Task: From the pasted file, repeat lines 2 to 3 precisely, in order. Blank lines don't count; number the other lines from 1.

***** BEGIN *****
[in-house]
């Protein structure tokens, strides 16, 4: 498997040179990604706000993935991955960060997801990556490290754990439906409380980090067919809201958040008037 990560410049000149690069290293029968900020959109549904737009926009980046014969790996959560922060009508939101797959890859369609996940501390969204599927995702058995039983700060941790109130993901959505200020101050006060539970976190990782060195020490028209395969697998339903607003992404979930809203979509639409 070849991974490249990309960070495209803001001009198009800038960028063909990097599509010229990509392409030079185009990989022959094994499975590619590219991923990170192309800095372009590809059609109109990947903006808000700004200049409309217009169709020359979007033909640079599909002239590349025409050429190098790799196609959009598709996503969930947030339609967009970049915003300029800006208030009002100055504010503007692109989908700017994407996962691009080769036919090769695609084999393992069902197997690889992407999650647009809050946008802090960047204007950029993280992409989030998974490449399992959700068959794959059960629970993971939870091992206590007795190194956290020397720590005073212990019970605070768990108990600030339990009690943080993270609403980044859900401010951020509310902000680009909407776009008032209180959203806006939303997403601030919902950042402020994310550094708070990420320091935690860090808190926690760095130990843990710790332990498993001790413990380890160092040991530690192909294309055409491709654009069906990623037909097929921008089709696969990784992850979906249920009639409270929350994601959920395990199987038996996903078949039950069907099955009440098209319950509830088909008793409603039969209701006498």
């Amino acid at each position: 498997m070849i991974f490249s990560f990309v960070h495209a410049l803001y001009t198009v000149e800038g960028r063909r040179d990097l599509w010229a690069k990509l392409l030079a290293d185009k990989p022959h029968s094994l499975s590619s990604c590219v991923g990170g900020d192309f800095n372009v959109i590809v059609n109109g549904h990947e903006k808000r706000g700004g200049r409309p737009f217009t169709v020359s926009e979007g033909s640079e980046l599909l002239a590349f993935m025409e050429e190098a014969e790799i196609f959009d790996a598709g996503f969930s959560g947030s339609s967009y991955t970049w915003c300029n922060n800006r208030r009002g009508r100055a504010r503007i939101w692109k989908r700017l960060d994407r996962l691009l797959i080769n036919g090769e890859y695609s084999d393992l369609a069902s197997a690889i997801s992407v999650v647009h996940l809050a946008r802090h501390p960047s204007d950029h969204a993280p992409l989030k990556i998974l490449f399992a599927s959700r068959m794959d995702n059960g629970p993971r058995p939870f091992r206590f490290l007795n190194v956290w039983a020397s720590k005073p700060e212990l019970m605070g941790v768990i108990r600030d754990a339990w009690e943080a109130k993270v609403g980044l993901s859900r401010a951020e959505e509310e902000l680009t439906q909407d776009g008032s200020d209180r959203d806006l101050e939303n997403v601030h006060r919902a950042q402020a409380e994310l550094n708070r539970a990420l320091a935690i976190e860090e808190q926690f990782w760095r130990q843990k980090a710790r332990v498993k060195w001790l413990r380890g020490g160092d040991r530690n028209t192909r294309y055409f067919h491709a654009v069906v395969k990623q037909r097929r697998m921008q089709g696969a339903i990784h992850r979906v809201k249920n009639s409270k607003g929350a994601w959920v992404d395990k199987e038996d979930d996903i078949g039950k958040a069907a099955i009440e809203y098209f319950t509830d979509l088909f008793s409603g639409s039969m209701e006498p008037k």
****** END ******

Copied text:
């Protein structure tokens, strides 16, 4: 498997040179990604706000993935991955960060997801990556490290754990439906409380980090067919809201958040008037 990560410049000149690069290293029968900020959109549904737009926009980046014969790996959560922060009508939101797959890859369609996940501390969204599927995702058995039983700060941790109130993901959505200020101050006060539970976190990782060195020490028209395969697998339903607003992404979930809203979509639409 070849991974490249990309960070495209803001001009198009800038960028063909990097599509010229990509392409030079185009990989022959094994499975590619590219991923990170192309800095372009590809059609109109990947903006808000700004200049409309217009169709020359979007033909640079599909002239590349025409050429190098790799196609959009598709996503969930947030339609967009970049915003300029800006208030009002100055504010503007692109989908700017994407996962691009080769036919090769695609084999393992069902197997690889992407999650647009809050946008802090960047204007950029993280992409989030998974490449399992959700068959794959059960629970993971939870091992206590007795190194956290020397720590005073212990019970605070768990108990600030339990009690943080993270609403980044859900401010951020509310902000680009909407776009008032209180959203806006939303997403601030919902950042402020994310550094708070990420320091935690860090808190926690760095130990843990710790332990498993001790413990380890160092040991530690192909294309055409491709654009069906990623037909097929921008089709696969990784992850979906249920009639409270929350994601959920395990199987038996996903078949039950069907099955009440098209319950509830088909008793409603039969209701006498």
């Amino acid at each position: 498997m070849i991974f490249s990560f990309v960070h495209a410049l803001y001009t198009v000149e800038g960028r063909r040179d990097l599509w010229a690069k990509l392409l030079a290293d185009k990989p022959h029968s094994l499975s590619s990604c590219v991923g990170g900020d192309f800095n372009v959109i590809v059609n109109g549904h990947e903006k808000r706000g700004g200049r409309p737009f217009t169709v020359s926009e979007g033909s640079e980046l599909l002239a590349f993935m025409e050429e190098a014969e790799i196609f959009d790996a598709g996503f969930s959560g947030s339609s967009y991955t970049w915003c300029n922060n800006r208030r009002g009508r100055a504010r503007i939101w692109k989908r700017l960060d994407r996962l691009l797959i080769n036919g090769e890859y695609s084999d393992l369609a069902s197997a690889i997801s992407v999650v647009h996940l809050a946008r802090h501390p960047s204007d950029h969204a993280p992409l989030k990556i998974l490449f399992a599927s959700r068959m794959d995702n059960g629970p993971r058995p939870f091992r206590f490290l007795n190194v956290w039983a020397s720590k005073p700060e212990l019970m605070g941790v768990i108990r600030d754990a339990w009690e943080a109130k993270v609403g980044l993901s859900r401010a951020e959505e509310e902000l680009t439906q909407d776009g008032s200020d209180r959203d806006l101050e939303n997403v601030h006060r919902a950042q402020a409380e994310l550094n708070r539970a990420l320091a935690i976190e860090e808190q926690f990782w760095r130990q843990k980090a710790r332990v498993k060195w001790l413990r380890g020490g160092d040991r530690n028209t192909r294309y055409f067919h491709a654009v069906v395969k990623q037909r097929r697998m921008q089709g696969a339903i990784h992850r979906v809201k249920n009639s409270k607003g929350a994601w959920v992404d395990k199987e038996d979930d996903i078949g039950k958040a069907a099955i009440e809203y098209f319950t509830d979509l088909f008793s409603g639409s039969m209701e006498p008037k």